Harling, Guy Duncan (2013). Socioeconomic Status, Socioeconomic Context and Sexually Transmitted Infections.
Background: There is considerable evidence of racial/ethnic patterning of sexually transmitted infection (STI) risk in the United States. There is also evidence that poorer persons are at increased STI risk. Evidence regarding the interaction of race/ethnicity and income is limited, particularly nationally at the individual level. Methods: We examined the pattern of socioeconomic gradients in STI infection amongst young people in a nationwide US study, and determined how these gradients varied by race/ethnicity. We estimated the cumulative diagnosis prevalence of Chlamydia, Gonorrhoea or Trichomoniasis (via self-report or laboratory confirmation) for young adults (ages 8-26) Hispanics and non-Hispanic Whites, Blacks, and Others across income quintiles in the Add Health dataset. We ran regression models to evaluate these relationships adjusting for individual- and school-level covariates. Results: STI diagnosis was independently associated with both racial/ethnic identity and with low income, although the racial/ethnic disparities were much larger than income-based ones. A negative gradient of STI risk with increasing income was present within all racial/ethnic categories, but was stronger for non-Whites. Conclusions: Both economic and racial/ethnic factors should be considered in deciding how to target STI prevention efforts in the United States. Particular focus may be warranted for poor, racial/ethnic minority women.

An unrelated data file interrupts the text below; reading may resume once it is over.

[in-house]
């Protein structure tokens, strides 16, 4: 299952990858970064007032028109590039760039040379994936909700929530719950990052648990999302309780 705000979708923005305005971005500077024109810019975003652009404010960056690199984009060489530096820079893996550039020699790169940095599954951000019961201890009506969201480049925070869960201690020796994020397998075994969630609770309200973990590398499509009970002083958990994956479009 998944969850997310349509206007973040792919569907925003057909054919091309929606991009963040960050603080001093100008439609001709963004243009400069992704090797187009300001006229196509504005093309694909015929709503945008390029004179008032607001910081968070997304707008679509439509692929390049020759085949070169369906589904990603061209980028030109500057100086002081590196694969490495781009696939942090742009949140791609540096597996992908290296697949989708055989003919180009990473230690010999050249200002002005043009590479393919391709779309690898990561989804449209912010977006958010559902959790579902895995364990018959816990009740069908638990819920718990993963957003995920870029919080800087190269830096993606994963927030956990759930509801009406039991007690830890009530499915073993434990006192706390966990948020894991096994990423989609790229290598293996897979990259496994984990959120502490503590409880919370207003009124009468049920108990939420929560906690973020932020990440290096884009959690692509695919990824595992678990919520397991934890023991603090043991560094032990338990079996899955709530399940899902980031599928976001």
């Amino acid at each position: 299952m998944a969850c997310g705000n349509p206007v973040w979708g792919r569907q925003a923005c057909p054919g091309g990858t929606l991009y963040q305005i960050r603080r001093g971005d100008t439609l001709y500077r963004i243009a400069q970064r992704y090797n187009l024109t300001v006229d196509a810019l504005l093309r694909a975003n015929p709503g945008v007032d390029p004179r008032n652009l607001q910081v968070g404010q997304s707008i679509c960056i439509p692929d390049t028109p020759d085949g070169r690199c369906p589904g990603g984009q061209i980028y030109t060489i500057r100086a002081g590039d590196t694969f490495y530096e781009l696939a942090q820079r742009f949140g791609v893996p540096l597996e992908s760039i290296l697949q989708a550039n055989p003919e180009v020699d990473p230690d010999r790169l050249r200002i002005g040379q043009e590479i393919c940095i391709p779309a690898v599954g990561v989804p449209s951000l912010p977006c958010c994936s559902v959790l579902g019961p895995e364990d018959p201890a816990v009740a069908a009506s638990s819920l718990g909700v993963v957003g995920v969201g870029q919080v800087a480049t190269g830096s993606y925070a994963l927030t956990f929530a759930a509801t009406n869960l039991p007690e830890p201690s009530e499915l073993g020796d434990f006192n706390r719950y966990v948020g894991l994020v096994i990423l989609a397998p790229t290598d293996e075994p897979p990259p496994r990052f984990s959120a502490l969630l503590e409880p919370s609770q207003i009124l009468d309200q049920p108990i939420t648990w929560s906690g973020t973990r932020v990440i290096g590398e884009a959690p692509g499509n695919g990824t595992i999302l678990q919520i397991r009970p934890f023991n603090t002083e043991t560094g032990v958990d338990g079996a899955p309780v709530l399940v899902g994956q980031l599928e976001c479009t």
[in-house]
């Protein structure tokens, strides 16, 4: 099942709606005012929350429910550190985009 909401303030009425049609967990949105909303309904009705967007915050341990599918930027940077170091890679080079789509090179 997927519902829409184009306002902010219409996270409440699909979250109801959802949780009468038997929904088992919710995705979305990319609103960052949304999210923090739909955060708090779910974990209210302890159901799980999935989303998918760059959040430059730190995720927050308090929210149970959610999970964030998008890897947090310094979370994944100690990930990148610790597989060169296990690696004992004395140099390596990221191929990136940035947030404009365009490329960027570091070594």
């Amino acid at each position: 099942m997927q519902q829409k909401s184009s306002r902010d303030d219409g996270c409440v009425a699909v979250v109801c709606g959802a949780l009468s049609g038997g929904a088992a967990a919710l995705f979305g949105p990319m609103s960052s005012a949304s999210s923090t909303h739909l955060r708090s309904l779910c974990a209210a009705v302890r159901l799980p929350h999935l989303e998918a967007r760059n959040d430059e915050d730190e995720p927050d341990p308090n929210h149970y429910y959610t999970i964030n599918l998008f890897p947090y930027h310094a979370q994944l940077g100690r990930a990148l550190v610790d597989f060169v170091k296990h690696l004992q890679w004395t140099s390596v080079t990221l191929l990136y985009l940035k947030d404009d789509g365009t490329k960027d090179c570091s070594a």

Harling, Guy Duncan